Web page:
Bonjour, Bonjour my TBSH friends :). It’s me, Bridge, reporting from Montpellier, France while on my adventures in France! The enchantment of this country continues to amaze and I can’t wait to continue posting on some of the cool and interesting places, foods, and activities we’re doing as a family here. So, hopefully you’re enjoying the tales of France so far because there is a lot more I still have to share!
Montpellier, France … And what a wonder to behold!
There is a Triumphant Arc in Montpellier that welcomes you into the city. The great French king, Louis XIV (also referred to as Louis The Great) is honored through the Latin inscriptions found along the top of the arc. I did my best to interpret and translate the Latin writing, which reads: 72 years of the reign of Louis The Great, in reconciliation of the oppression that spanned over 4 decades of war over this land and sea, we are now at peace, 1715.
It goes without saying the charms that embody France, and much adieu to the wealth of history and beauty the country consumes. This is no different for Montpellier, France, which is the city my in-laws live nearby and also a city Guillaume, my husband, has fondest memories during his university days. I have had my eye on visiting Montpellier for some time and now having recooperated from the long days in Paris with Amelie, I finally had the opportunity to visit this lovely city with both of the kiddos, and my mother-in-law, in partner. Disappointed? Absolutely not!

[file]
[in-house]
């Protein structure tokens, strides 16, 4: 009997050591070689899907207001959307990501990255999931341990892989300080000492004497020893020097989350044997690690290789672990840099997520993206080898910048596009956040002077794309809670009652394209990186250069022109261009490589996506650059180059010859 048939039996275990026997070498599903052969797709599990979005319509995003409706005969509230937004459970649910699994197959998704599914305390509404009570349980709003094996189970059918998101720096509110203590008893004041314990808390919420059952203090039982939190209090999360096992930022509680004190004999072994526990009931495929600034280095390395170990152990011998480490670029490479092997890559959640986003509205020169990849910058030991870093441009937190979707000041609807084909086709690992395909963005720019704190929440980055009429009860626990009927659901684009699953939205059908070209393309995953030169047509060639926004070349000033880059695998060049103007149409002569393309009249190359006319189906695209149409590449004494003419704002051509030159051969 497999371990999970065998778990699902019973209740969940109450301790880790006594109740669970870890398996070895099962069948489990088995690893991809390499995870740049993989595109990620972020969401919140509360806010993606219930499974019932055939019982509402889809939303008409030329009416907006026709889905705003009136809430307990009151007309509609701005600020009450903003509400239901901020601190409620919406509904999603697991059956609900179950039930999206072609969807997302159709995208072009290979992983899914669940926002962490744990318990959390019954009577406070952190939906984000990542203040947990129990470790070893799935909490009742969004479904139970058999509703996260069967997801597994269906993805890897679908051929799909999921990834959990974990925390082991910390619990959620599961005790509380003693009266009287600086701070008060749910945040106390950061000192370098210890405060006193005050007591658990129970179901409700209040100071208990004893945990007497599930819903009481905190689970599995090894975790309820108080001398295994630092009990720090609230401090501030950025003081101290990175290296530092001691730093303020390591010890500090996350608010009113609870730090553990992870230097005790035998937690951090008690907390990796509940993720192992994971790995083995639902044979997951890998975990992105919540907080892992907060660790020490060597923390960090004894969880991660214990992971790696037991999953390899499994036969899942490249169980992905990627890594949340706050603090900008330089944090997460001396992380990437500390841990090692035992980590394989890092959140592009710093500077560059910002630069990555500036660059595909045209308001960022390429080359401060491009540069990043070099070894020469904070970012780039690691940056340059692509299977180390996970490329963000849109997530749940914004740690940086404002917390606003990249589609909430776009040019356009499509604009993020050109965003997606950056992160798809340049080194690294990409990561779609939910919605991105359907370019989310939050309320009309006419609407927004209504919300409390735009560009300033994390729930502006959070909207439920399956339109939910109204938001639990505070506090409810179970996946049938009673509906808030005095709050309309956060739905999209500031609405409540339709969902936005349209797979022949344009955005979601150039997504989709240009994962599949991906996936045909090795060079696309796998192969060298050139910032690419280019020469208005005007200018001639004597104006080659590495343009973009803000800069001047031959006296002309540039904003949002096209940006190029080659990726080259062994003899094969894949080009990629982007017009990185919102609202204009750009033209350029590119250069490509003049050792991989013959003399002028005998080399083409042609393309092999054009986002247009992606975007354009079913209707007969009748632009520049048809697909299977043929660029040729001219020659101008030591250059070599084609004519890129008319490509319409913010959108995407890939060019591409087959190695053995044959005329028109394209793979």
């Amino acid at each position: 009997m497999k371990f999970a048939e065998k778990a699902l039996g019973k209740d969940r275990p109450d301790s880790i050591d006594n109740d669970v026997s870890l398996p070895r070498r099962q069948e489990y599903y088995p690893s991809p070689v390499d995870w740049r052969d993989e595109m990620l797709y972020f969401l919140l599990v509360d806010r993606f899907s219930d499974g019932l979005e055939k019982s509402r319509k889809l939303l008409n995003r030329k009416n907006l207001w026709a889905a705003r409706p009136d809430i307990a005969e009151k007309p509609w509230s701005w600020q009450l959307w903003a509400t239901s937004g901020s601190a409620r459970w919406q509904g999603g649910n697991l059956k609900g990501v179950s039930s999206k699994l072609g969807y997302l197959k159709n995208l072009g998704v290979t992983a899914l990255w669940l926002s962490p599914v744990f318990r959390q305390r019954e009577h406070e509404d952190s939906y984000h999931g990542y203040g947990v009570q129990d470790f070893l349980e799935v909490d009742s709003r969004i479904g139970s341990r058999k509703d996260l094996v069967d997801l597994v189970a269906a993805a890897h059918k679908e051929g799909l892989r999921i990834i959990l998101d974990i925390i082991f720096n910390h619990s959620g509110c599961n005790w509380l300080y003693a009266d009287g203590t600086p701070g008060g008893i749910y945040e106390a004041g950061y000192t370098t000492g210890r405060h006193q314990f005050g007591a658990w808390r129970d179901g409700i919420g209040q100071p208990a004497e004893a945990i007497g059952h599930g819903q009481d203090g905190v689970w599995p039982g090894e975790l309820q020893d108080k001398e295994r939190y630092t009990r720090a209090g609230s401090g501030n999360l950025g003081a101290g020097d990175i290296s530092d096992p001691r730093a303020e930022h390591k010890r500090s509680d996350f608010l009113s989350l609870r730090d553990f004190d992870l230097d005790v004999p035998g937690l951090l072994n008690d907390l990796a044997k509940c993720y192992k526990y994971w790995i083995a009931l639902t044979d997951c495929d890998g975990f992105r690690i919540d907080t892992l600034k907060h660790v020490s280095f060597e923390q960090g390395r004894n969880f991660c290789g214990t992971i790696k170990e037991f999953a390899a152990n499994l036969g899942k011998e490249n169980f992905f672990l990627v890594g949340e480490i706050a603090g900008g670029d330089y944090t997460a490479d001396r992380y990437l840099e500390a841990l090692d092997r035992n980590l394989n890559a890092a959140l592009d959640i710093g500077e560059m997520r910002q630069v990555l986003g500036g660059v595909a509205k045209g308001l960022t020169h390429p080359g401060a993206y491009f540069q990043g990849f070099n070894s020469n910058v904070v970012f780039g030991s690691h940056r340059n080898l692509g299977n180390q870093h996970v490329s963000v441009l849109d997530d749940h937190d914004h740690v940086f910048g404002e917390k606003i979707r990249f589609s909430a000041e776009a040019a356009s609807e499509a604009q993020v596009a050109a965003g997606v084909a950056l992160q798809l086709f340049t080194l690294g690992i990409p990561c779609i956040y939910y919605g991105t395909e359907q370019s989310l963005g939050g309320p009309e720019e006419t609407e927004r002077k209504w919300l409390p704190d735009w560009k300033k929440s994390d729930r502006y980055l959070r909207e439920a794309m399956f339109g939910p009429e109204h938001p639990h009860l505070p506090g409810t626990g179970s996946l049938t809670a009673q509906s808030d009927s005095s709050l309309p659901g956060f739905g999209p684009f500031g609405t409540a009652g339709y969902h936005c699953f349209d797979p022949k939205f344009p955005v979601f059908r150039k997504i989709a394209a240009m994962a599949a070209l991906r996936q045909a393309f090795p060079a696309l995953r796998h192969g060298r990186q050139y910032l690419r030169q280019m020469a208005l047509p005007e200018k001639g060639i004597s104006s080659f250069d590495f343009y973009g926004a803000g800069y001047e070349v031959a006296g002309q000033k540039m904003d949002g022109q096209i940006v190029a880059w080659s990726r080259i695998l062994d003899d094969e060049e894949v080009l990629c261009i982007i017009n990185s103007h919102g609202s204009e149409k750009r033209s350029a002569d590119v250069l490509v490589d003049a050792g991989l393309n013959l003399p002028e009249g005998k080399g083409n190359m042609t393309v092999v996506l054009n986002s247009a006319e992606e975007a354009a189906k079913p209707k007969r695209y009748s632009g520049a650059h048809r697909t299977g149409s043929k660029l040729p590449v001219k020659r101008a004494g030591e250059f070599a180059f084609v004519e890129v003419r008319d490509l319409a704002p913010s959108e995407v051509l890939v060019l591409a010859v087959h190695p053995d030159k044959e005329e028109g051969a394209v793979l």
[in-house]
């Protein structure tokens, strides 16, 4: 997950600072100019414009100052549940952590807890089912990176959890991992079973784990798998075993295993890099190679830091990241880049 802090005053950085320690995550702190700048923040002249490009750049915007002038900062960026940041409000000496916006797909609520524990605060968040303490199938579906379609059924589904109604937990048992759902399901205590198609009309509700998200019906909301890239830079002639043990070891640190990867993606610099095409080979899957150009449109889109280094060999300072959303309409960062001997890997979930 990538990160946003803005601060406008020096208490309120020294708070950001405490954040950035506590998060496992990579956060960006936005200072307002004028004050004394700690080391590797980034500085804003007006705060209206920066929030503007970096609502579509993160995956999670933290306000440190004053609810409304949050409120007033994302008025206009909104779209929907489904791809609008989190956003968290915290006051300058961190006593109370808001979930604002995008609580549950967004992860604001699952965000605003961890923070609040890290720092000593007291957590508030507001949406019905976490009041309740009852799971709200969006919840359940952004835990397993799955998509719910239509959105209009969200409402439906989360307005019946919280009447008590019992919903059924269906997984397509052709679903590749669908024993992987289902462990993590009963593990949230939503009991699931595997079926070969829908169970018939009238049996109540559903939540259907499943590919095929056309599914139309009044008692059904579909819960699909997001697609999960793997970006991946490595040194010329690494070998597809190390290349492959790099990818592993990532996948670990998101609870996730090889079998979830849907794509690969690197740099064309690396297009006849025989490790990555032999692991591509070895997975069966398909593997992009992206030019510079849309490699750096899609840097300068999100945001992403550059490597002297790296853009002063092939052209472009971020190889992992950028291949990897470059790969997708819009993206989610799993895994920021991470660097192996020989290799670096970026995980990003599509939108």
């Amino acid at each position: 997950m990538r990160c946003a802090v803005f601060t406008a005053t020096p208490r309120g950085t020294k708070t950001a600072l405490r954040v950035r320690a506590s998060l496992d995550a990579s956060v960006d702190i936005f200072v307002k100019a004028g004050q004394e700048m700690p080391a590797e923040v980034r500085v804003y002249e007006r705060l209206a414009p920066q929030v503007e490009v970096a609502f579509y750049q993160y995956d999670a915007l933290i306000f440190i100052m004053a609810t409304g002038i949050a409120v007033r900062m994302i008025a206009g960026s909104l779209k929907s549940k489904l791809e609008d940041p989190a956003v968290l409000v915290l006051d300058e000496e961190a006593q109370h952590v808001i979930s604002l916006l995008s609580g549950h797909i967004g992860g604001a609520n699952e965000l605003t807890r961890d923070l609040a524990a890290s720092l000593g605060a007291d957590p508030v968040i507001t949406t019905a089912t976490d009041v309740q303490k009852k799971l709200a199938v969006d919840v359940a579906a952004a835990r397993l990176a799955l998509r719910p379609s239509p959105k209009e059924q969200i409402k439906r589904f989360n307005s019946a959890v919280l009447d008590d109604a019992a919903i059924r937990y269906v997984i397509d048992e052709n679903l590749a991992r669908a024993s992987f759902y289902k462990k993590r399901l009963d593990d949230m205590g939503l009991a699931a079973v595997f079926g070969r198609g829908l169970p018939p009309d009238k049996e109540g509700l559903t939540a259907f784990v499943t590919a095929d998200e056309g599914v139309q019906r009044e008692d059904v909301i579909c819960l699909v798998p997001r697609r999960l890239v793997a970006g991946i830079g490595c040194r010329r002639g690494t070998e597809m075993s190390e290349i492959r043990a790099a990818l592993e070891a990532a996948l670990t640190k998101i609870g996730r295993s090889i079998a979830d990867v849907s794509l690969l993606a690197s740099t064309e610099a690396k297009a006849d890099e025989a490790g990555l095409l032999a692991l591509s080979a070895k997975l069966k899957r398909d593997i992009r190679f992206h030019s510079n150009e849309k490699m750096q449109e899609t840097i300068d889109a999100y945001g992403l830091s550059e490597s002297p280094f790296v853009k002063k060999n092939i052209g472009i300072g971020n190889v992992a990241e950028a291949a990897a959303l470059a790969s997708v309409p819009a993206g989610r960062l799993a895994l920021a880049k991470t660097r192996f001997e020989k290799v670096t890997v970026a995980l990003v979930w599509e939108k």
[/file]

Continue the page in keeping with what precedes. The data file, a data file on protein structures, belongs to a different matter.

Montpellier is situated along the southern coast of France, which you may recognize most as the Mediterreanan region, along the Mediterranean Sea. It is currently the 8th largest city in all of France, but more specifically the 3rd largest in the French Mediterreanan (Marseille and Nice hold 1st and 2nd next to Montpellier). From what I could gather, the population count is around 268,574 (2012) and this is 1/3 comprised of students. Why, you ask? Well, Montpellier is quite heavily known in France for its university concentration, with one of the oldest universities in the world dating back to 1160, Univeristy of Montpellier. The university’s initial teachings were in law, but has further established itself as one of the top areas in France for medicine and medical field practices. Apparently, they didn’t want to stop there and have grown in other areas of study, such as chemistry, business, engineering (YAY! This is where Guillaume went), architecture, civil aviation, agronomy, and arts and sciences.
As you can imagine, the schools lend opportunity for any visitor to see beautiful, historical buildings these students get to study in. But, that isn’t the only eye-candy in the city you should drool over! I had a great opportunity to explore this city with Max, Amelie, and my mother-in-law, and we walked away with no regrets. With a few hours and a curiosity to explore, this is how we spent our time in beautiful Montpellier, France.